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The View From Monday…..On Wednesday! New Titles Available in September

September 12, 2012

Summer is almost over and it’s time for to start making our To Be Read Lists of new Fall titles, available in your favorite bookstore or library this month. Get ready to snuggle up in a sunny spot, indoors or outdoors, with some of this month’s new books!

Picture Books

Who Pushed Humpty Dumpty? by David Levinthal, illustrated by John Nickle

Bored reading your kids the standard fairy tales?  Want to find out what really happened when Goldilocks broke into the home of The Three Bears?  Told from the crime fighting perspective of Binky, a fedora wearing toad, these are five fairy tales will make you shake your head and chuckle!  Equal parts Law & Order and 1940’s noir detective radio this is a fresh take on old favorites. –Nic

Oh, No! by Candance Fleming, illustrated by Eric Rohmann

This simple yet thought provoking new picture book from award winners Candace Fleming and Eric Rohmann is pure gold. The perfect book to read aloud or for a parent and child to read together. This story with just the right amount of words is filled with twists to keep you reading, laughing and guessing, and wanting to read it all over again as soon as you’ve finished. One by one the animals fall into the trap set by the wily tiger, and then……..in falls the tiger himself! Will they all be eaten? Will they escape? Pick up a copy of this new classic and find out! –Kate

Lemonade in Winter by Emily Jenkins, Illustrated by G. Brian Karas

Why let a little snow stop you from making a lemonade stand? Brother and sister team Pauline and John-John decide it’s just the thing on a cold blustery day, so they get their money together to buy supplies at the store. Their shouts of “Lemon Lemon LIME, lemon LIMEADE” bring out a few neighbors here and there as well as giving them a chance to learn about counting money – plus a bonus lesson on basic supply and demand. This is a terrific read-aloud, and the money lesson makes it a perfect classroom companion. –Deanna

The Chicken Problem by Jennifer Oxley, illustrated by Billy Aronson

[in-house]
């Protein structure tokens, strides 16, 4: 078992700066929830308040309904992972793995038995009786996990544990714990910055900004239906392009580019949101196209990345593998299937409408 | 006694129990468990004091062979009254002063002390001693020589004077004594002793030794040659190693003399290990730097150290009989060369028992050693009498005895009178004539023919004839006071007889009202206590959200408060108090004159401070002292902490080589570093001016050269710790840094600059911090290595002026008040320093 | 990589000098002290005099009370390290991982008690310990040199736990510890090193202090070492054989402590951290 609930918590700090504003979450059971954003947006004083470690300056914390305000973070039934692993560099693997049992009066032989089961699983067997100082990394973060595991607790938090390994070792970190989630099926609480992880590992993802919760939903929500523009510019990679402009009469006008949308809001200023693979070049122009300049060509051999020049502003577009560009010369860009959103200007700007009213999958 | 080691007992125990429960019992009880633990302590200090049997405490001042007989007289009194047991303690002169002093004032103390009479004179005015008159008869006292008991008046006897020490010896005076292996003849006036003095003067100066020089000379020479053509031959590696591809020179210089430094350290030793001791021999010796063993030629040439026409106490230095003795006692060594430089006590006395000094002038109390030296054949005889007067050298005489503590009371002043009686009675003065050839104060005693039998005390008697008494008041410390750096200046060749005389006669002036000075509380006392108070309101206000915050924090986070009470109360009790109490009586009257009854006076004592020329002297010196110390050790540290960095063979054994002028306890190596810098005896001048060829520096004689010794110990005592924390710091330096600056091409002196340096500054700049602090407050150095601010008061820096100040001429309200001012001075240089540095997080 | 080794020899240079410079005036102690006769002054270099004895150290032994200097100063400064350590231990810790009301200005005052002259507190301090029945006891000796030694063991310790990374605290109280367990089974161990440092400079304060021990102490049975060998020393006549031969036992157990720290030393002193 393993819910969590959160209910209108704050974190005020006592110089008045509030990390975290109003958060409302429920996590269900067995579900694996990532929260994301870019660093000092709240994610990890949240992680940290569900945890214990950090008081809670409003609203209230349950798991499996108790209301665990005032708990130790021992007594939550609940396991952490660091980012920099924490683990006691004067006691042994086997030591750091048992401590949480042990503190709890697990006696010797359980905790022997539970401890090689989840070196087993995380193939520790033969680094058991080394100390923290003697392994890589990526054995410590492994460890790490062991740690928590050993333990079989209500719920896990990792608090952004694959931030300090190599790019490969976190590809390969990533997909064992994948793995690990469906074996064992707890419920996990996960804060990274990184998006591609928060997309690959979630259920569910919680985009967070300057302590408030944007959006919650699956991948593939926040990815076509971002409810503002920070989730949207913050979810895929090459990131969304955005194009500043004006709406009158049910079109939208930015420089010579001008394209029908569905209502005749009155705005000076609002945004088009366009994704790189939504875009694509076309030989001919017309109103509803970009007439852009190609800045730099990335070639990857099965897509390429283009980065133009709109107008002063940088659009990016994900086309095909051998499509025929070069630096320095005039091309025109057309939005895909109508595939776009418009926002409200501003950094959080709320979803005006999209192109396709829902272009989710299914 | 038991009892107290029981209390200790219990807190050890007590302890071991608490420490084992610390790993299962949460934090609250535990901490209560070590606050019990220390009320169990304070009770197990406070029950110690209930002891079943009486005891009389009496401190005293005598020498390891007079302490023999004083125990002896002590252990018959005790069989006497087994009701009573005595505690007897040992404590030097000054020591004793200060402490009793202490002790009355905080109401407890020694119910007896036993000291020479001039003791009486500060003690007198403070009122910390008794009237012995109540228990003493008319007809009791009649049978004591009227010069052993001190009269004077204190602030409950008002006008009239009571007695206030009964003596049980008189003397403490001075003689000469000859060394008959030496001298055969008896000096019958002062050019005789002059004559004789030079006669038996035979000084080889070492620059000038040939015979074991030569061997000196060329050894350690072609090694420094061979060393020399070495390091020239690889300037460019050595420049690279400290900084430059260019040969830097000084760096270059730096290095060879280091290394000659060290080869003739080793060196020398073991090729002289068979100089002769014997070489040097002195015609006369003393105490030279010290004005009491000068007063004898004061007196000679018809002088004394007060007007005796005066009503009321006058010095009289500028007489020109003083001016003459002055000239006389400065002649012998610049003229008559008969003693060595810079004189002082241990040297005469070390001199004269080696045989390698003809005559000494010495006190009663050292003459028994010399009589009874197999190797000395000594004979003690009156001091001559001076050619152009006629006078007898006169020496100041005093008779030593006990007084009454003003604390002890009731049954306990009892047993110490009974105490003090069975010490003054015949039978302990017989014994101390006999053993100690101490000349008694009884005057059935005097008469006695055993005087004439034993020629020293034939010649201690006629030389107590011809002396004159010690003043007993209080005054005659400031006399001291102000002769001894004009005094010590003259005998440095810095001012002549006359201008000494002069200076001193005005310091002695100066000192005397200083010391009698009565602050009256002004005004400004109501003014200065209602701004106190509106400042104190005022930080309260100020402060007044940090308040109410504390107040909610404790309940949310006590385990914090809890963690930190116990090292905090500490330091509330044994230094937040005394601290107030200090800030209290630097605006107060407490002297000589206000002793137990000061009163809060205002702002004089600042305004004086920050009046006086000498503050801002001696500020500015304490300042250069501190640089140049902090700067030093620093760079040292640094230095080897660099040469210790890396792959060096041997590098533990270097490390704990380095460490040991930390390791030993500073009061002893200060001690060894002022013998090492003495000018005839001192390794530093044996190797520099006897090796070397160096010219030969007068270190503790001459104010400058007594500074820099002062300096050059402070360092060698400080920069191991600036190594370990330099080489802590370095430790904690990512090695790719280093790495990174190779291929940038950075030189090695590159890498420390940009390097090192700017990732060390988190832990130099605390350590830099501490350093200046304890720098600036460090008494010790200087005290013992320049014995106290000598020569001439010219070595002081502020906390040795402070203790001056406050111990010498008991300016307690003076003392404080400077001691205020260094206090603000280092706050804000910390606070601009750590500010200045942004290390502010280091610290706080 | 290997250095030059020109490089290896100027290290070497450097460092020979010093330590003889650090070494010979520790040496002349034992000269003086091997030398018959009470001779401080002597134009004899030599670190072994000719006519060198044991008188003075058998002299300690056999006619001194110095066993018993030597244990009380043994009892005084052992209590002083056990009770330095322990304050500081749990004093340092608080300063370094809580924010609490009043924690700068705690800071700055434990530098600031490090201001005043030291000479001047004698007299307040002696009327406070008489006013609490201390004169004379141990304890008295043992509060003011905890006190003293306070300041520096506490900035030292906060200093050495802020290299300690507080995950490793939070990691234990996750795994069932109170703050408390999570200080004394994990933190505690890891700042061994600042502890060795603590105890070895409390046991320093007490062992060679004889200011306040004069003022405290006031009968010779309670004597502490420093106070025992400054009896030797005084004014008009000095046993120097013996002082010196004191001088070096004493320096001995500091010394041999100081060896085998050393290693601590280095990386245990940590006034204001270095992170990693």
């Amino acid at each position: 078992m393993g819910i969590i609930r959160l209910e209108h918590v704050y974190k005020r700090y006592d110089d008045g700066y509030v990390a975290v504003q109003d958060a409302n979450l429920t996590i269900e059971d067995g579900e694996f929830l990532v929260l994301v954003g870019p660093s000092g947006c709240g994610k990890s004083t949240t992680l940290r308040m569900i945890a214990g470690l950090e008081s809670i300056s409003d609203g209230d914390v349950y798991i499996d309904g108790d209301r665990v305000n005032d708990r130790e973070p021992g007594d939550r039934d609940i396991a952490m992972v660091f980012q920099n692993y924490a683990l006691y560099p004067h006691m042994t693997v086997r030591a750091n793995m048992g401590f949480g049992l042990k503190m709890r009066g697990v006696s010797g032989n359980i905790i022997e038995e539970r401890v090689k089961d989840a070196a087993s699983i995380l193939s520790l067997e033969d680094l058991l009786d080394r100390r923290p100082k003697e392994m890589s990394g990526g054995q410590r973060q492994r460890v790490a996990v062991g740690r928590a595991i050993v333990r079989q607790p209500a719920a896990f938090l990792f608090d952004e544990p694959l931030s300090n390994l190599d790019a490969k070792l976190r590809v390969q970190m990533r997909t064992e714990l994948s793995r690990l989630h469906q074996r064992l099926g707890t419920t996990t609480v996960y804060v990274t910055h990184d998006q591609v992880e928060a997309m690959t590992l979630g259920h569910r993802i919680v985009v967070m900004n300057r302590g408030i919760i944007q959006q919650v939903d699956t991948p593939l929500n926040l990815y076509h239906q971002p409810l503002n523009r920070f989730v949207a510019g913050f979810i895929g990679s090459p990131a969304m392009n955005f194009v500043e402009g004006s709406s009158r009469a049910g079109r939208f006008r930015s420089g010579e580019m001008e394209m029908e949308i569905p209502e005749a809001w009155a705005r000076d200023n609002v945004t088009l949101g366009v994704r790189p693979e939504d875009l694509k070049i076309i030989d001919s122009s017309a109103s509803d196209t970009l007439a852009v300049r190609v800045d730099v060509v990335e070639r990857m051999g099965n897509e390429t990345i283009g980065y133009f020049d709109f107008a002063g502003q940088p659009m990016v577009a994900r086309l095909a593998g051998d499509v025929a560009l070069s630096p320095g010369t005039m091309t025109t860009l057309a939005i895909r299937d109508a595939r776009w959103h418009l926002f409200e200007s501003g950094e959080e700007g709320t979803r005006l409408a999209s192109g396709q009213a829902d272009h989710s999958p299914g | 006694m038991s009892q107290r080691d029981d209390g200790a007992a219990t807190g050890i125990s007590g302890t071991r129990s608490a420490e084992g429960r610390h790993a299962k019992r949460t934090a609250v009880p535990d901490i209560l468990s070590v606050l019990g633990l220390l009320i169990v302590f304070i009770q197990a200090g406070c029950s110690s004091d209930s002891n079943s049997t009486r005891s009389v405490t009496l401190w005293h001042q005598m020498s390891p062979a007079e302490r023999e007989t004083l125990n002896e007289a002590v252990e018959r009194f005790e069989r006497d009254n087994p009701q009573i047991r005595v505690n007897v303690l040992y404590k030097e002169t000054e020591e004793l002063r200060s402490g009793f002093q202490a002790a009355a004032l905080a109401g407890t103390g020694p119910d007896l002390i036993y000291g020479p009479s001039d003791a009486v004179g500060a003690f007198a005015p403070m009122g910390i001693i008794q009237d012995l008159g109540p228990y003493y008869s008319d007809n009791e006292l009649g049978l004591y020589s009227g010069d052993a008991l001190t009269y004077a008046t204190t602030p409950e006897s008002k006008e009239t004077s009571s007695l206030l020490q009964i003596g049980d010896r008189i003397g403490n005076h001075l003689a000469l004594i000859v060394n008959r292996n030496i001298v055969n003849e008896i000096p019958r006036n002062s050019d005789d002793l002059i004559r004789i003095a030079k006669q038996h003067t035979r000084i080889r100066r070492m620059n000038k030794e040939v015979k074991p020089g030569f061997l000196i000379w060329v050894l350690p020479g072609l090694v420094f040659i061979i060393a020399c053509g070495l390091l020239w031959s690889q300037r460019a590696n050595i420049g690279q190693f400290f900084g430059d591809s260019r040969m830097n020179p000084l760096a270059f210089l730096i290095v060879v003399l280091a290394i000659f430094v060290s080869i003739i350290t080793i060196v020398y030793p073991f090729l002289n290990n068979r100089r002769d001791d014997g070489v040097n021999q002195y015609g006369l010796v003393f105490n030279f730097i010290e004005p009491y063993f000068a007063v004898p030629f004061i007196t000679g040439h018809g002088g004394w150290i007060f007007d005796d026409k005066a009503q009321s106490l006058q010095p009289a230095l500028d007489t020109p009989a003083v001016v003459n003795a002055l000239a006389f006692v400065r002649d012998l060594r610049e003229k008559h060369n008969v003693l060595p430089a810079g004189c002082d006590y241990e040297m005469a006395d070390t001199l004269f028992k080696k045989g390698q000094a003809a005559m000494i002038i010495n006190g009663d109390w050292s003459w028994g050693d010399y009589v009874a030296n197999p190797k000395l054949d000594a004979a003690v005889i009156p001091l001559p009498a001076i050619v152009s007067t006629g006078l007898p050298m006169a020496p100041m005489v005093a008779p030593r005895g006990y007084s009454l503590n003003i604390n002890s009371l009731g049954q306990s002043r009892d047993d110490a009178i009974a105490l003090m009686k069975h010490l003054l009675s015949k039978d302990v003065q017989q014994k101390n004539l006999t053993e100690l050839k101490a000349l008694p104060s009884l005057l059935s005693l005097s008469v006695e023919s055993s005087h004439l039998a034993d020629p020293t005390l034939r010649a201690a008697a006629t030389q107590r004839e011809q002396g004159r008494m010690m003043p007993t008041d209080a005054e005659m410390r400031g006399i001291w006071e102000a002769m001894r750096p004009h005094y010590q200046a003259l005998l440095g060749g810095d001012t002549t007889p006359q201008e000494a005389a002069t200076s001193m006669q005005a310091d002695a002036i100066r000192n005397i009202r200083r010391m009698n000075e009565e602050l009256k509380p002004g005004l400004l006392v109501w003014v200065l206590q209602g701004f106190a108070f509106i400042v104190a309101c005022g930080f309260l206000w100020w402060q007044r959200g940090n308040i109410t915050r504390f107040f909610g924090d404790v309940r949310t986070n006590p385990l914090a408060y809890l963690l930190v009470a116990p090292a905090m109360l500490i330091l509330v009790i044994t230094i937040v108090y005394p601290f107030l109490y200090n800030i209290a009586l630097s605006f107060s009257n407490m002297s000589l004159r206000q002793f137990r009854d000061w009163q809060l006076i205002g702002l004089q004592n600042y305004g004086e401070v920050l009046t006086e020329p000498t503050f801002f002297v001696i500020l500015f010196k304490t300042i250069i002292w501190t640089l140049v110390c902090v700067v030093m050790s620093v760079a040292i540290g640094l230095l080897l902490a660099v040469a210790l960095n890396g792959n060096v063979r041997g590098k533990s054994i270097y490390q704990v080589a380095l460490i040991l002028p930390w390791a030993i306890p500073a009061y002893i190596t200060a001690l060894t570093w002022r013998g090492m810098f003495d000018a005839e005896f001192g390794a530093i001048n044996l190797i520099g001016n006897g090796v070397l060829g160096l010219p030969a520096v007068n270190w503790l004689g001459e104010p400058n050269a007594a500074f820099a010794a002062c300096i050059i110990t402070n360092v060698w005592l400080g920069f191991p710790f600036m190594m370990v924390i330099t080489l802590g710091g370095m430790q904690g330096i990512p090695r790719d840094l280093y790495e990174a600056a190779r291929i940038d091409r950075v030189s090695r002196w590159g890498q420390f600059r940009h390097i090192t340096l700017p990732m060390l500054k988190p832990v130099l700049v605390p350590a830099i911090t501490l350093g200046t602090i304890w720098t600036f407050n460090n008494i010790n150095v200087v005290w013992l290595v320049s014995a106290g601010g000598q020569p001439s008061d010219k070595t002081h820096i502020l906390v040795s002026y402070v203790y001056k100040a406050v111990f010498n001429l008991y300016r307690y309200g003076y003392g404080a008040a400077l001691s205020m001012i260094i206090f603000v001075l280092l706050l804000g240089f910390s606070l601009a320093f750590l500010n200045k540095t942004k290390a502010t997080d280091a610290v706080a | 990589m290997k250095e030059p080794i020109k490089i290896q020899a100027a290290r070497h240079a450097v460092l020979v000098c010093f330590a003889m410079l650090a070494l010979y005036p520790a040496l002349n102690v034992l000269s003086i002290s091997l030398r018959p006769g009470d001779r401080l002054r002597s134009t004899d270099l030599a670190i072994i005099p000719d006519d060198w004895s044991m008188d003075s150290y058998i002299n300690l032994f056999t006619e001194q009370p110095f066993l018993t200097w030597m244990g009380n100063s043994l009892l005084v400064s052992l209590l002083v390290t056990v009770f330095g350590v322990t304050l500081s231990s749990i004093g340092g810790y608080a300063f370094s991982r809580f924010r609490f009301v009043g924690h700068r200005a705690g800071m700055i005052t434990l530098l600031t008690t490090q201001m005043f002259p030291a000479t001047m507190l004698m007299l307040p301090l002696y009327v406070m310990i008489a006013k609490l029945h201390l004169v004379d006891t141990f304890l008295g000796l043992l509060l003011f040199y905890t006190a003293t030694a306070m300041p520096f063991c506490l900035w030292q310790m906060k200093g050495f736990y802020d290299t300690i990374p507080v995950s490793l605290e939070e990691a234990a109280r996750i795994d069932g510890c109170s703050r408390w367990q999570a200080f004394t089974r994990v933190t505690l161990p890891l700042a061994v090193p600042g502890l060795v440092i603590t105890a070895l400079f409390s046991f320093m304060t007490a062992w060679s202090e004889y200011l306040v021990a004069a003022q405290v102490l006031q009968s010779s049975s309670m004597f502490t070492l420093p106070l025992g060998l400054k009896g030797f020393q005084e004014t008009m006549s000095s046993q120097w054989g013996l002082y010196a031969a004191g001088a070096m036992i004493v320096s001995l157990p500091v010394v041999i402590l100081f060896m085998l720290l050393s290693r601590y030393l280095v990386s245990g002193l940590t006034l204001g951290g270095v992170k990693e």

Peg and her cat are ready to start their perfect picnic with a pig until they realize that they have an extra piece of pie and no one to eat it. A trip to the chicken coop to bring one chicken to their picnic results in a hundred chickens getting loose! Peg loves to solve problems, but this one has her stumped. After a few tries at rounding up these crazy chickens, she’s about ready to give up, until cat gives her some great ideas. This cute story about problem solving and simple counting will charm preschoolers. –Deanna

Daddy Christmas and Hanukkah Mama by Selina Alko

 

As a mom of children being raised in an interfaith household, I was thrilled to see this title on our fall list. The little girl in the story celebrates both Christmas and Hanukkah with her parents, and traditions from both religions are honored by her parents and her extended family. The author touches on a bit of the history behind the holidays as well as traditional dishes and symbols, and even includes a few delicious recipes at the end of the book. I also liked the addition of a timeline showing other holidays celebrated throughout the year in the Christian and Jewish faiths. This is a delightful holiday book told in a cheerful, non-preachy voice and will be welcomed by many dual-faith families. –Erin

Middle Grade & YA

Super by Matthew Cody

In Matthew Cody’s first middle grade novel Powerless, Daniel Corrigan was, well, powerless. That’s right he was the only kid at his new school who did not have super powers. However Daniel was the one who saved his friends from the Shroud, a supervillian who planned to steal the super kids powers. All is now right in this world, Daniel is a regular kid and his friends still have their powers (for a little while longer anyway), but he may indeed be beginning to develop some powers of his own after all. Is Daniel a late bloomer, or is something more evil at work? A perfect story of friendship and learning to like who you really are, super powered or not. –Kate